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Ganepão News&Views - Daily consumption of almonds and dark chocolate may improve lipid profile

january 08th, 2018

Tags: almonds dark chocolate cocoa lipid profile coronary heart disease

Ganepão News&Views - Daily consumption of almonds and dark chocolate may improve lipid profile




The regular consumption of almonds or dark chocolate and cocoa has favorable effects on biomarkers of coronary heart disease, but the effect of their combined intake is not yet known.

 

North American researchers conducted a randomized controlled crossover trial, to evaluate the individual and combined effects of almonds, dark chocolate and cocoa consumption on coronary heart disease risk markers.

 

The investigators studied 31 adults (13 female; mean age 46.3 years),  overweight or obese (mean BMI 29.6 kg/m2) with elevated total cholesterol (TC: 210.0 mg/dL) and LDL cholesterol (138.3 mg/dL) but who were otherwise healthy. They evaluated lipid, lipoprotein, and apolipoprotein concentrations, vascular health, and oxidative stress.

 

The participants consumed all 4 isocaloric diets, randomly, in periods of 4 weeks each, followed by a 2-week washout interval between them.

 

The studied diets were:

  • No "treatment" foods (average American diet).
  • 42.5 g/day almonds (almond diet).
  • 18 g/day cocoa powder and 43 g/day dark chocolate (chocolate diet).
  • Almonds, cocoa powder, and dark chocolate (chocolate/almond diet).

 

The diets were similar, except for the presence or absence of these treatment foods, which accounted for the major differences in the nutrient profile.

 

Compared with the average American diet, the almond diet reduced TC, non–HDL-Cholesterol, and LDL-Cholesterol  by 4%, 5%, and 7%, respectively (P<0.05).

 

The combined chocolate and almond diet reduced apolipoprotein B by 5% compared with the average American diet.

 

For LDL subclasses, relative to the average American diet, the almond diet was associated to a greater reduction in large LDL-free particles (-5.7 vs. -0.3 mg/dL; P=0.04), while with the combined chocolate and almond diet there was a greater decrease in small dense LDL particles (-12.0 vs -5.3 mg/dL; P=0.04). However, there were no significant differences between diets for vascular health biomarkers and oxidative stress.

 

Therefore, the consumption of nearly one-third cup of almonds a day – either alone or combined with almost one-quarter cup of dark chocolate and a little more than 2 tablespoons of cocoa a day – improved lipid / lipoprotein profiles, when compared with the average American diet without almonds and chocolate.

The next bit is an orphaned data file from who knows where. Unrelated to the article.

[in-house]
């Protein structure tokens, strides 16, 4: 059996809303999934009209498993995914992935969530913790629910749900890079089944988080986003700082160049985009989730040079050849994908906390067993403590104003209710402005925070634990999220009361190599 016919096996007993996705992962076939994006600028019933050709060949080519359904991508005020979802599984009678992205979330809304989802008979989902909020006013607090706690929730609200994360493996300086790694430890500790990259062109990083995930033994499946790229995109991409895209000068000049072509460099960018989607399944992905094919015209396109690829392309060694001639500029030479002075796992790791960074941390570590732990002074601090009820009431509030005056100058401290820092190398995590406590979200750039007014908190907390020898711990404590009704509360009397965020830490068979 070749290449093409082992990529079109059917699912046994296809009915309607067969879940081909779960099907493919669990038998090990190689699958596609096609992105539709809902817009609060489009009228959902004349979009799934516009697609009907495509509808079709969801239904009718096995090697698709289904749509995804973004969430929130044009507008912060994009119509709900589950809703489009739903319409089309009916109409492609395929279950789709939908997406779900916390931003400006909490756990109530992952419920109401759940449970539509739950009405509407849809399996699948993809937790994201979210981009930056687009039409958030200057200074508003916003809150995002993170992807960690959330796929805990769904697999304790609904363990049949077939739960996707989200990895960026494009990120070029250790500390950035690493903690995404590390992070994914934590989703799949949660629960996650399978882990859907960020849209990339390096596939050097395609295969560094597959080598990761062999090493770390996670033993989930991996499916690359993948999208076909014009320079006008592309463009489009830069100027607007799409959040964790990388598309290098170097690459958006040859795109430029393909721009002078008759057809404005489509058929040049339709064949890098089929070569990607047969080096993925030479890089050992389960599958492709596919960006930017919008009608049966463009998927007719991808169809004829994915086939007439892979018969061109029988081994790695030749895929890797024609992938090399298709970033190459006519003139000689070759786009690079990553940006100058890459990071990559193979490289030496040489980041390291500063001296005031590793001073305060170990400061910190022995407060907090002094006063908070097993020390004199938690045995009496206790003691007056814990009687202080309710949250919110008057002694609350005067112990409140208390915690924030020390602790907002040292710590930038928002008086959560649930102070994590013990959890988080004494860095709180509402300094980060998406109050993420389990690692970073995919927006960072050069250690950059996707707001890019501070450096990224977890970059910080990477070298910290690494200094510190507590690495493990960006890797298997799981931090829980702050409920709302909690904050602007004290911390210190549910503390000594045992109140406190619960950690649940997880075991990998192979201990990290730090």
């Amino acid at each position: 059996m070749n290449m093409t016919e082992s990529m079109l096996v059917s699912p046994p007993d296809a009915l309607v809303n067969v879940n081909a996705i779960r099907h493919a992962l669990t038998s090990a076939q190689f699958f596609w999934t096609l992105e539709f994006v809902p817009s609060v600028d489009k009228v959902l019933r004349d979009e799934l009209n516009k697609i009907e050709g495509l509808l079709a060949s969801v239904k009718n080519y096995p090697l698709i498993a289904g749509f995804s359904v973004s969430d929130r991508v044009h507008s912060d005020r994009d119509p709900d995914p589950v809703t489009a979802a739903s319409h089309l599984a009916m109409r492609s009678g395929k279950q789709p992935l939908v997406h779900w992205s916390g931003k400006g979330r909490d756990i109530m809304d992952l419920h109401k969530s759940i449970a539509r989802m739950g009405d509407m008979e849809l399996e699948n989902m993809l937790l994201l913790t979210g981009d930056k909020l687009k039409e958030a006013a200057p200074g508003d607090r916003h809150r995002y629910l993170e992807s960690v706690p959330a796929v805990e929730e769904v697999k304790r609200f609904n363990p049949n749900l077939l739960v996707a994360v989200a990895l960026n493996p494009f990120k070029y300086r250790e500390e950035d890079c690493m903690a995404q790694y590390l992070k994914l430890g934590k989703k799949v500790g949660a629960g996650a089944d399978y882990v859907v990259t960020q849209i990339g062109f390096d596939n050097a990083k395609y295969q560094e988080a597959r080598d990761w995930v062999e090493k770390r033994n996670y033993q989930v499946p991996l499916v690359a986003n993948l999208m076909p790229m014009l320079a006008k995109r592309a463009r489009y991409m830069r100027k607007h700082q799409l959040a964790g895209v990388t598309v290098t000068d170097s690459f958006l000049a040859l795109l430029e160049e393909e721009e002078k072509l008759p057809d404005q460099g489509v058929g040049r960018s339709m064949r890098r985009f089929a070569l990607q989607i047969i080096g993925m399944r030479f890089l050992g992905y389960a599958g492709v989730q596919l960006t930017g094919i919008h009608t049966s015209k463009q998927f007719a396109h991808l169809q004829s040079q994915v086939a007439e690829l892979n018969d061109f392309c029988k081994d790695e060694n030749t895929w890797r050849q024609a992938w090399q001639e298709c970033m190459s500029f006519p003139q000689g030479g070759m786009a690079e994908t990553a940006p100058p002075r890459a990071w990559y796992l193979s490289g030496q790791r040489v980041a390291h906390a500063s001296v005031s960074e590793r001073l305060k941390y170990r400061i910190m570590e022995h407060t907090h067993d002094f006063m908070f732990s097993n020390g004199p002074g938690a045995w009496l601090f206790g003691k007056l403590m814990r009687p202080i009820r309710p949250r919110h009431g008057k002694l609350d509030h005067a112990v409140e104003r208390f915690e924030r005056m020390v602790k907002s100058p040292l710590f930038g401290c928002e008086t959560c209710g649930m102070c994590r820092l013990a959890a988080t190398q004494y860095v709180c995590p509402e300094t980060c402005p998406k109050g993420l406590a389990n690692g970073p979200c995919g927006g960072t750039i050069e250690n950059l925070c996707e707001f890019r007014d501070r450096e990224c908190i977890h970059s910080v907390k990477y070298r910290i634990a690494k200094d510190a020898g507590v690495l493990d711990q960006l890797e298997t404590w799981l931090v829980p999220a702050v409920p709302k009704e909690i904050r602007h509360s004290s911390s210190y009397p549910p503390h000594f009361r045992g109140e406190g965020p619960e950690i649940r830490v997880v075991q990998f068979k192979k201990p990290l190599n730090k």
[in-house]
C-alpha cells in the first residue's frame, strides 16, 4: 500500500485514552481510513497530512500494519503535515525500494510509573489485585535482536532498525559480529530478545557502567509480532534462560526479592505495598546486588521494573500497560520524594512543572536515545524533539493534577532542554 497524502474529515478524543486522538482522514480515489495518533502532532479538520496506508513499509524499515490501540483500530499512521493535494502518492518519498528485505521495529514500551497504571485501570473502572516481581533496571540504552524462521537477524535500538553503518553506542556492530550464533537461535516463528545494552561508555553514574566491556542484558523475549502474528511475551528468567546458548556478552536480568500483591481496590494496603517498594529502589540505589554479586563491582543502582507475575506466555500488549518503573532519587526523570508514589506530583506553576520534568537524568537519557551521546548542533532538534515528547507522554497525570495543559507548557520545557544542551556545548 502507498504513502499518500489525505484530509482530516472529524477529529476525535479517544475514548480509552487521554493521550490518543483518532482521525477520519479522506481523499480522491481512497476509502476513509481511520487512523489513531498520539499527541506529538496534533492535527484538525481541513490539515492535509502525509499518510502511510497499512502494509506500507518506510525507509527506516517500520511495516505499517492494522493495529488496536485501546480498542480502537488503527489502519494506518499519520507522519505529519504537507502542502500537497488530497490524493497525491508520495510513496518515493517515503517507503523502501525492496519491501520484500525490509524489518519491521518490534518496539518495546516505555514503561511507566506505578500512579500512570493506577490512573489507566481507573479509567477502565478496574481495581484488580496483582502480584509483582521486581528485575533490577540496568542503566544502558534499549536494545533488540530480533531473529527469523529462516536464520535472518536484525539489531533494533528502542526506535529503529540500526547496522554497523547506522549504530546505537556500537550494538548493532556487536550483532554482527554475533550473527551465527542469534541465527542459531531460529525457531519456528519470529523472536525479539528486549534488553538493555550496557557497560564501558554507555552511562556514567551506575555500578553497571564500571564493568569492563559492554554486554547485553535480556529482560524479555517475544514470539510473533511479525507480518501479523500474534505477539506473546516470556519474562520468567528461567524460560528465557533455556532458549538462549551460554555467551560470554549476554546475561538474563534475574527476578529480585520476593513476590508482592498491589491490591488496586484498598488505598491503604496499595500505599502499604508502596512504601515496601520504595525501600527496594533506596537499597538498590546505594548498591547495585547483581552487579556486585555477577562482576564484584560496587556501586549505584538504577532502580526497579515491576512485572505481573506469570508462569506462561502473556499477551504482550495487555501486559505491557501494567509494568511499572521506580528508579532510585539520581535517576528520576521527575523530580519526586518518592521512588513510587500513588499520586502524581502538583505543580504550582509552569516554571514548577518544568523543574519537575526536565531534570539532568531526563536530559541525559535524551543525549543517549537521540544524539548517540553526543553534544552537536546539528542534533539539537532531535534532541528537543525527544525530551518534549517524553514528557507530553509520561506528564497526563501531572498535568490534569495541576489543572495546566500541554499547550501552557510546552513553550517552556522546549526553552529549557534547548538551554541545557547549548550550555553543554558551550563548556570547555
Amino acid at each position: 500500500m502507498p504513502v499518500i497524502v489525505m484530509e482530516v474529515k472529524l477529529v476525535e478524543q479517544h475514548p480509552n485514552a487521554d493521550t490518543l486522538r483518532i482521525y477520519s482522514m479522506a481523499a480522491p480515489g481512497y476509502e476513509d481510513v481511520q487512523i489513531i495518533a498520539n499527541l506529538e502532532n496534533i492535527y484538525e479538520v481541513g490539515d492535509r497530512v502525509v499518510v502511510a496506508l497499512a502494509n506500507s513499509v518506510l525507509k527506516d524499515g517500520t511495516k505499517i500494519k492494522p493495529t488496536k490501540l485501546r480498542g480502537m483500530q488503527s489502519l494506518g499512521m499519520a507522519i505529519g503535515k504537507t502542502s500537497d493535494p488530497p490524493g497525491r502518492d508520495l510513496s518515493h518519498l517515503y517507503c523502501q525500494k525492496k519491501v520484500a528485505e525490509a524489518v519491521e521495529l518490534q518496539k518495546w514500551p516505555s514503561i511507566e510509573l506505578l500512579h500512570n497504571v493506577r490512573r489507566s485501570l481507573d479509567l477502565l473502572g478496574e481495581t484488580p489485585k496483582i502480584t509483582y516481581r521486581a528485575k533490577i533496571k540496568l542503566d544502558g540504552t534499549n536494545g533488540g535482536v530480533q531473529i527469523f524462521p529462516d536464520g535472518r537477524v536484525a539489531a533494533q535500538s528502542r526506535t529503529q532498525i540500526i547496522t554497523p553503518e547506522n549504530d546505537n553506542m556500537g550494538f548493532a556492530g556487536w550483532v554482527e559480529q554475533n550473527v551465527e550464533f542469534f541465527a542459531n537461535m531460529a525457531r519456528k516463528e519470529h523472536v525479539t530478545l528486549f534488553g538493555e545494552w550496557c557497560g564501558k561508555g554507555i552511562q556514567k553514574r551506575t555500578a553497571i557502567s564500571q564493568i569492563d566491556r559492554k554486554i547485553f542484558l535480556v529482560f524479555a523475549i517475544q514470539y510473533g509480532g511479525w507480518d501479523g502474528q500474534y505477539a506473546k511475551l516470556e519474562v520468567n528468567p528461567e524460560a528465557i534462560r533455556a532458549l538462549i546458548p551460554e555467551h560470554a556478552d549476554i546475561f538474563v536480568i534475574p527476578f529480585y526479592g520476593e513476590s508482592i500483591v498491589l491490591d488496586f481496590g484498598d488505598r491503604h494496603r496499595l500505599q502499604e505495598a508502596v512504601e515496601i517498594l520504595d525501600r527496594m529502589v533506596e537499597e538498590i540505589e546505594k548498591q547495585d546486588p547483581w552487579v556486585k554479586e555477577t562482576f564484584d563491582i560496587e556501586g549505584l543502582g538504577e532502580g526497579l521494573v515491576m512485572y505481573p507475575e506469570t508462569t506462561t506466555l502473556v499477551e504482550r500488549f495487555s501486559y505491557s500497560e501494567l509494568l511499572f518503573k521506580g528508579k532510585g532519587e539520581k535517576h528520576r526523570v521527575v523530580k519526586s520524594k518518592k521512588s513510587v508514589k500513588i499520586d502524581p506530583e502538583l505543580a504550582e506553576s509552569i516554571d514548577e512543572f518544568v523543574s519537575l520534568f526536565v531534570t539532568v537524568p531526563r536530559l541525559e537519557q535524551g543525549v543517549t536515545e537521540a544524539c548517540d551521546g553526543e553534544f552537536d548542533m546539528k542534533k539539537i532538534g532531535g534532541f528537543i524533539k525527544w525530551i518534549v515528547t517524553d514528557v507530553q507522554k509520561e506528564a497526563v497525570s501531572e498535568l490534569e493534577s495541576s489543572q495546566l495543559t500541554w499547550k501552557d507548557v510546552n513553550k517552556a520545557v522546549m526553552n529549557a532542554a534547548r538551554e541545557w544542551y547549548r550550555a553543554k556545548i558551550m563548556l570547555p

Reference

 

Lee Y, Berryman CE, West SG, Chen CO, Blumberg JB, Lapsley KG, Preston AG, Fleming JA, Kris-Etherton PM. Effects of Dark Chocolate and Almonds on Cardiovascular Risk Factors in Overweight and Obese Individuals: A Randomized Controlled-Feeding Trial. J Am Heart Assoc. 2017 Nov 29;6(12).



Gluten Consumption Reduces Heart Disease Risks

august 28th, 2017

Tags: gluten celiac disease coronary heart disease ganepaocast

Gluten Consumption Reduces Heart Disease Risks




To evaluate the association of long-term gluten ingestion with the development of coronary heart disease, a cohort of 64,714 women and 45,303 men from the Health Professionals Follow-up Study were prospectively studied. They did not have a history of coronary disease, and completed a semi-quantitative food frequency questionnaire of 131 items in 1986, updated every four years until 2010.

During 26 years of follow-up covering 2,273,931 people per year, coronary heart disease developed in 2,431 women and 4,098 men. Fatal myocardial infarction occurred in 2,286 participants (540 women and 1,746 men) and non-fatal myocardial infarction in 4,243 participants (1,891 women and 2,352 men).

Among the individuals eligible for analysis (64,714 women and 45,303 men), the daily average intake of gluten ranged from 2.6 - 7.5 g for women and 3.3 - 10.0 g for men.

Intake of gluten correlated inversely with alcohol intake, smoking, total fat intake and ingestion of unprocessed red meat. Gluten intake was positively correlated with intake of whole  and refined grain intake.

Participants who had an average intake of 2.6 to 3.3 g of gluten had a coronary heart disease incidence rate of 352 per 100,000 people, and those with a mean gluten intake of 7.5 to 10g had a lower rate of 277 events per 100,000 people. There was a difference of 75/100.000 fewer cases of coronary heart disease in those who had higher gluten intake.

The authors conclude that long-term dietary intake of gluten was not associated with the risk of coronary heart disease. However, the exclusion of gluten may result in reduced consumption of beneficial whole grains, which may affect cardiovascular risk. The promotion of gluten-free diets among people without celiac disease should not be encouraged.

 

Reference:

Benjamin Lebwohl, Yin Cao, Geng Zong, Frank B Hu, Peter H R Green, Alfred I Neugut, Eric B Rimm, Laura Sampson, Lauren W Dougherty, Edward Giovannucci, Walter C Willett, Qi Sun, Andrew T Cha. Long term gluten consumption in adults without celiac disease and risk of coronary heart disease: prospective cohort study. BMJ 2017;357:j1892



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